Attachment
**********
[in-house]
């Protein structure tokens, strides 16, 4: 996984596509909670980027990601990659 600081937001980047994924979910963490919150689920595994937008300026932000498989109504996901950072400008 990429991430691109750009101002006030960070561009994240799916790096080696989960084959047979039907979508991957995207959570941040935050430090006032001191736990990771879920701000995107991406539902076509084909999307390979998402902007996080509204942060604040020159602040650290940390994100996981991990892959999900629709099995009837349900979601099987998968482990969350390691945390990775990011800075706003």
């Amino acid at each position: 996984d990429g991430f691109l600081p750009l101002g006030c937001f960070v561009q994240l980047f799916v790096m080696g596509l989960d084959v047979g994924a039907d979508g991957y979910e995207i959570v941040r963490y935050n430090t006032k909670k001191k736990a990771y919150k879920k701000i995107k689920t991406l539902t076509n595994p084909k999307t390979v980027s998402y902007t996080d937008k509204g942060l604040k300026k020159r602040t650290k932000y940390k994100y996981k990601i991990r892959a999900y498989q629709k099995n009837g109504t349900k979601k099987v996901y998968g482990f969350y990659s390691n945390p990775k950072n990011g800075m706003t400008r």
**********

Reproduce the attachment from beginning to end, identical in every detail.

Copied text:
[in-house]
């Protein structure tokens, strides 16, 4: 996984596509909670980027990601990659 600081937001980047994924979910963490919150689920595994937008300026932000498989109504996901950072400008 990429991430691109750009101002006030960070561009994240799916790096080696989960084959047979039907979508991957995207959570941040935050430090006032001191736990990771879920701000995107991406539902076509084909999307390979998402902007996080509204942060604040020159602040650290940390994100996981991990892959999900629709099995009837349900979601099987998968482990969350390691945390990775990011800075706003």
């Amino acid at each position: 996984d990429g991430f691109l600081p750009l101002g006030c937001f960070v561009q994240l980047f799916v790096m080696g596509l989960d084959v047979g994924a039907d979508g991957y979910e995207i959570v941040r963490y935050n430090t006032k909670k001191k736990a990771y919150k879920k701000i995107k689920t991406l539902t076509n595994p084909k999307t390979v980027s998402y902007t996080d937008k509204g942060l604040k300026k020159r602040t650290k932000y940390k994100y996981k990601i991990r892959a999900y498989q629709k099995n009837g109504t349900k979601k099987v996901y998968g482990f969350y990659s390691n945390p990775k950072n990011g800075m706003t400008r």